Punk: Attitude Movie Review
Most of the literature and documentaries on punk tend to start out in the same place, talking about how in the mid-1970s music had become this bloated, big-business monster, with pretentious arena rock bands playing 20-minute solos and so on - and then came The Ramones to shatter all that. Letts - a former producer and icon in the scene, as well as director of the authoritative documentary on The Clash, Westway to the World - digs deeper than that, going back to the 1960s and early '70s, finding the root of the coming musical uprising not just in expected places like The Velvet Underground, MC5, and Iggy Pop, but also in the jaggedly poppy sounds of many now mostly forgotten garage bands (whose sound is still inspiring post-punkers like The Hives). In describing the ascent of punk later in the '70s, Dead Kennedys frontman Jello Biafra talks about how just about every smaller town and city had one guy who was into The Stooges and The Velvet Underground who then moved to the bigger cities, met up with all the other like-minded small-town new arrivals, and started bands.
Once we reach the late '70s, Letts is on more familiar ground, though his impressive roster of interviewees - everyone from The New York Dolls' skeletal David Johansen to Jim Jarmusch - keeps a fresh and clear-eyed perspective on everything. And instead of just ending in a blur sometime in the early '80s when the initial burst of pissy rage had subsided, the film explores what happened afterward in underground music, with New Wave becoming the acceptable industry face of punk (cute outfits, danceable beats, not so angry), and ultimately setting the stage for Nirvana to rip apart the mainstream music industry in 1992.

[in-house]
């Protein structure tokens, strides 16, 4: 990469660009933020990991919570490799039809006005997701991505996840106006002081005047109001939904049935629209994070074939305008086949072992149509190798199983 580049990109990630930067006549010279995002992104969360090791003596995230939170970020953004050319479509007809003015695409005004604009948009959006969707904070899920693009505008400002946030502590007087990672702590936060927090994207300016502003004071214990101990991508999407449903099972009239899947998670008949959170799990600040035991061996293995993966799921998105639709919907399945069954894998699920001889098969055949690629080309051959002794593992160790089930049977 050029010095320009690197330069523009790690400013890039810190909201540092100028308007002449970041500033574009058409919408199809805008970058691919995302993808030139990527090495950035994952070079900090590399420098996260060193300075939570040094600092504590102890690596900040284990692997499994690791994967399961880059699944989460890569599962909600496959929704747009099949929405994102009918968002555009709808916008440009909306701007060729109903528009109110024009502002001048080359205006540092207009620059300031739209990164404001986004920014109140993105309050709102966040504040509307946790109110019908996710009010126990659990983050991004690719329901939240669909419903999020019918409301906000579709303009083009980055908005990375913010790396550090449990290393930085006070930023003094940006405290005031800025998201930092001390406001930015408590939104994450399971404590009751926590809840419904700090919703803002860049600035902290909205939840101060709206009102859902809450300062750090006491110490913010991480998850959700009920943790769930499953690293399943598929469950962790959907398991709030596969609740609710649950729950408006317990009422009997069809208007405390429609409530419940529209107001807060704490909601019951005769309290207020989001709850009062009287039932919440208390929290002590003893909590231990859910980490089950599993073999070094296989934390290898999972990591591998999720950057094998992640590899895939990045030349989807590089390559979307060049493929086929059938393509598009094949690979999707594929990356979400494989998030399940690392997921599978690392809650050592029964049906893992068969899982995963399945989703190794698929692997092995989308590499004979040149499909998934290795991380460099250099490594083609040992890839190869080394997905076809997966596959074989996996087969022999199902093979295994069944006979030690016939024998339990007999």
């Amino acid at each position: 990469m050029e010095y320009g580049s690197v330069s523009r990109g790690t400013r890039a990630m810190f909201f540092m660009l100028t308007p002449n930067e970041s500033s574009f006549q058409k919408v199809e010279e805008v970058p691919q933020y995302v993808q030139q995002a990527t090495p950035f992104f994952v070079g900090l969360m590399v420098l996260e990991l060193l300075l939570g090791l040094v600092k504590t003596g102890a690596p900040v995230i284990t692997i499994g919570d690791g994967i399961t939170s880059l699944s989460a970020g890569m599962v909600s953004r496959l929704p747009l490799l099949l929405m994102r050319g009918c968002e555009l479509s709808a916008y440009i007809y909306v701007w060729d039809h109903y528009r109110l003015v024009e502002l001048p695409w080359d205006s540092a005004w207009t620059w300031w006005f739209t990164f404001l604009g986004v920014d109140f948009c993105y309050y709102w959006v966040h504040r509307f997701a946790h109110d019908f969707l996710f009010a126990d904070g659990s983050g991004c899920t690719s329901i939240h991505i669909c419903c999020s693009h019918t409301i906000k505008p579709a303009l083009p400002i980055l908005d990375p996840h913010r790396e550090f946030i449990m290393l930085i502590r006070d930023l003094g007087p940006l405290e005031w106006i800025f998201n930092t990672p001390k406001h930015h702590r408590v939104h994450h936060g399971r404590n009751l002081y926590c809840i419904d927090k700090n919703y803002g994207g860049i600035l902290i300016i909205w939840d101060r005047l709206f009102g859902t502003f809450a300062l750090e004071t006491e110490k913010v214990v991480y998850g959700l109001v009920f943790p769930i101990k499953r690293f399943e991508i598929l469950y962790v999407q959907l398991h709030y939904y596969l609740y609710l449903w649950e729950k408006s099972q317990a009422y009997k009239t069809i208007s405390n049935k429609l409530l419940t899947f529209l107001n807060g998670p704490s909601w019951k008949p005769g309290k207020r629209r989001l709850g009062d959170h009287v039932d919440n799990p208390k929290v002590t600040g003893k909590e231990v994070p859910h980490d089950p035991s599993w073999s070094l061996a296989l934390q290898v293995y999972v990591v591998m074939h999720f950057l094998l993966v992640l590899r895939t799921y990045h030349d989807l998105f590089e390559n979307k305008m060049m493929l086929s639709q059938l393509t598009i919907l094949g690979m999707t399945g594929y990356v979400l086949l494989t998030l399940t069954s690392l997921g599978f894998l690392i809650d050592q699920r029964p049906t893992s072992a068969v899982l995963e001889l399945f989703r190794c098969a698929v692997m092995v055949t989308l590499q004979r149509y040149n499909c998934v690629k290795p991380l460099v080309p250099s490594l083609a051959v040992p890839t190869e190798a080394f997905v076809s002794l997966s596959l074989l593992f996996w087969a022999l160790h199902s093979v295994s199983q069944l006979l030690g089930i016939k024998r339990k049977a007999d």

What keeps Punk: Attitude from being just another nostalgia voyage for the pre-Green Day mohawk set is the fact that it's not just trying to map out the history of the movement, it also wants to get at what it was all about besides the music. Instead of just following the by-now rote story arc of the almighty trio (Sex Pistols, Clash, and Ramones) and engaging in another bout of talking heads dueling about where punk started first (New York or London - nobody ever mentions California), Letts broadens the scope to include a wide swath of musicians who usually get passed over. Thusly he includes Sonic Youth and Glenn Branca, the agro-noise guerrillas who headed up the atonally symphonic No Wave movement in the '80s. Though they are stranded somewhat in the narrative by not being comparable to anyone else, really, it's also great to see more unique groups like Fugazi, the complex and intellectual anti-corporate warriors, and Bad Brains, with their metal-tinged fusion of punk and reggae. These were all massively influential (though little noticed by the mainstream) bands who operated outside the sometimes narrow-minded idea of what punk was all about, though they shared a similar vision and anger at the status quo, both musically and socially.
Besides the smart interviews and amazing archival footage, Punk: Attitude is also useful as a guide to a time when perhaps musical rage didn't seem so manufactured - and a kid could still get beaten up just for walking down the street with dyed hair.
Reviewed at the 2005 Tribeca Film Festival.